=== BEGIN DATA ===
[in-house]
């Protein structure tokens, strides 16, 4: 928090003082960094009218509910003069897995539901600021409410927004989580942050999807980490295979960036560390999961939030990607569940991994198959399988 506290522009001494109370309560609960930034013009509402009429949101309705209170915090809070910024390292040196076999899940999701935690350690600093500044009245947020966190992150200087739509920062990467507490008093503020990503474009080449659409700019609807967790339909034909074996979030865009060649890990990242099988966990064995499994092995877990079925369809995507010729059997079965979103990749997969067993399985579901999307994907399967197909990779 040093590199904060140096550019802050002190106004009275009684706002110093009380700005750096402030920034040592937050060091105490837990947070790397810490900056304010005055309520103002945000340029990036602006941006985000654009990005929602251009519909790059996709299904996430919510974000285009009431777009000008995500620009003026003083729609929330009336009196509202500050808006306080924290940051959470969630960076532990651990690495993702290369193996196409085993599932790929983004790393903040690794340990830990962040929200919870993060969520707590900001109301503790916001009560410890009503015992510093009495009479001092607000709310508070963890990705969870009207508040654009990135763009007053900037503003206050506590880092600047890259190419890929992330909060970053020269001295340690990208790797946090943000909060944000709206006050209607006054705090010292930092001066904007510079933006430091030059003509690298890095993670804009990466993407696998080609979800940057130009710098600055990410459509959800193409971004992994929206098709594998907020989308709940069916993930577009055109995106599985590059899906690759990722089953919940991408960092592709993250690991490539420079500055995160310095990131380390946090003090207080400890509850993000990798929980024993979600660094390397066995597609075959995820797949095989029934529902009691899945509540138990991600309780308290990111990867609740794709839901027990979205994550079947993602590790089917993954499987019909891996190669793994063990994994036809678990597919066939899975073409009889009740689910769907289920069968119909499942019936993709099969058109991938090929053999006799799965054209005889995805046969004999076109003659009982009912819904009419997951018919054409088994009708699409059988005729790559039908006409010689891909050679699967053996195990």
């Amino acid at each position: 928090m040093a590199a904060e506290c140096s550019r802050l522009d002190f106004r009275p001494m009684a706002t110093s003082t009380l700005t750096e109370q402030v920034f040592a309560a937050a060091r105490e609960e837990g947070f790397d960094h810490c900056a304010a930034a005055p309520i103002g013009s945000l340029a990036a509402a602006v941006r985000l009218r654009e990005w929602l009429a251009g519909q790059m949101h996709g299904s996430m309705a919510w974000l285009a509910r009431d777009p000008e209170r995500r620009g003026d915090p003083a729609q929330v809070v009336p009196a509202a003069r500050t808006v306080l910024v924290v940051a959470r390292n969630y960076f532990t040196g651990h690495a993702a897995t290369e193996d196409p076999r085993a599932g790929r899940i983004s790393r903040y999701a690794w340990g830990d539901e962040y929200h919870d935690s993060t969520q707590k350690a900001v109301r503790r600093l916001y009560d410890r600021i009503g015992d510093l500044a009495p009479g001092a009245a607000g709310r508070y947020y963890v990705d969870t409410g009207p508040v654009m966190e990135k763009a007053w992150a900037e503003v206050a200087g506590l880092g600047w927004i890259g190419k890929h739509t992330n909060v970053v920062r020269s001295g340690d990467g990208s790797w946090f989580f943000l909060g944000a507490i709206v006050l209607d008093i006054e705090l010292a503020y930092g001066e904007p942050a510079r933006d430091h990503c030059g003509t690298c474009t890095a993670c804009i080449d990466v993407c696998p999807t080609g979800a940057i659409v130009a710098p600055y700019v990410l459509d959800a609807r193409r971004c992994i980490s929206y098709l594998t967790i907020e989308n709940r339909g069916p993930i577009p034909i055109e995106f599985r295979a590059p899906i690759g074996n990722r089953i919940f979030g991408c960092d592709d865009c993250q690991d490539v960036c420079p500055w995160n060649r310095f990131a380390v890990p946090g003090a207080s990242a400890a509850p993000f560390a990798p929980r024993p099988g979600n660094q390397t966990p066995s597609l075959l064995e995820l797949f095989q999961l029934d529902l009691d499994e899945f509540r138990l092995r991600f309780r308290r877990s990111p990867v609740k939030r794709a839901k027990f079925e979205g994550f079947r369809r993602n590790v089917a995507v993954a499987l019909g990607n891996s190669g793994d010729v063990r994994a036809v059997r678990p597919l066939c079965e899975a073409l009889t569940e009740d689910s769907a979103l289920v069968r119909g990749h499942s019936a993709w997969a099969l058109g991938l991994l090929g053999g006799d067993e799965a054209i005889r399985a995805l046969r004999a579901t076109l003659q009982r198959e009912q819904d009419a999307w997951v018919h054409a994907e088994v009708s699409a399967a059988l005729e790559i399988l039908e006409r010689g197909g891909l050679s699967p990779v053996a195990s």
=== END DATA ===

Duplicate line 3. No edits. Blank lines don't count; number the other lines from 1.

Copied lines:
């Amino acid at each position: 928090m040093a590199a904060e506290c140096s550019r802050l522009d002190f106004r009275p001494m009684a706002t110093s003082t009380l700005t750096e109370q402030v920034f040592a309560a937050a060091r105490e609960e837990g947070f790397d960094h810490c900056a304010a930034a005055p309520i103002g013009s945000l340029a990036a509402a602006v941006r985000l009218r654009e990005w929602l009429a251009g519909q790059m949101h996709g299904s996430m309705a919510w974000l285009a509910r009431d777009p000008e209170r995500r620009g003026d915090p003083a729609q929330v809070v009336p009196a509202a003069r500050t808006v306080l910024v924290v940051a959470r390292n969630y960076f532990t040196g651990h690495a993702a897995t290369e193996d196409p076999r085993a599932g790929r899940i983004s790393r903040y999701a690794w340990g830990d539901e962040y929200h919870d935690s993060t969520q707590k350690a900001v109301r503790r600093l916001y009560d410890r600021i009503g015992d510093l500044a009495p009479g001092a009245a607000g709310r508070y947020y963890v990705d969870t409410g009207p508040v654009m966190e990135k763009a007053w992150a900037e503003v206050a200087g506590l880092g600047w927004i890259g190419k890929h739509t992330n909060v970053v920062r020269s001295g340690d990467g990208s790797w946090f989580f943000l909060g944000a507490i709206v006050l209607d008093i006054e705090l010292a503020y930092g001066e904007p942050a510079r933006d430091h990503c030059g003509t690298c474009t890095a993670c804009i080449d990466v993407c696998p999807t080609g979800a940057i659409v130009a710098p600055y700019v990410l459509d959800a609807r193409r971004c992994i980490s929206y098709l594998t967790i907020e989308n709940r339909g069916p993930i577009p034909i055109e995106f599985r295979a590059p899906i690759g074996n990722r089953i919940f979030g991408c960092d592709d865009c993250q690991d490539v960036c420079p500055w995160n060649r310095f990131a380390v890990p946090g003090a207080s990242a400890a509850p993000f560390a990798p929980r024993p099988g979600n660094q390397t966990p066995s597609l075959l064995e995820l797949f095989q999961l029934d529902l009691d499994e899945f509540r138990l092995r991600f309780r308290r877990s990111p990867v609740k939030r794709a839901k027990f079925e979205g994550f079947r369809r993602n590790v089917a995507v993954a499987l019909g990607n891996s190669g793994d010729v063990r994994a036809v059997r678990p597919l066939c079965e899975a073409l009889t569940e009740d689910s769907a979103l289920v069968r119909g990749h499942s019936a993709w997969a099969l058109g991938l991994l090929g053999g006799d067993e799965a054209i005889r399985a995805l046969r004999a579901t076109l003659q009982r198959e009912q819904d009419a999307w997951v018919h054409a994907e088994v009708s699409a399967a059988l005729e790559i399988l039908e006409r010689g197909g891909l050679s699967p990779v053996a195990s």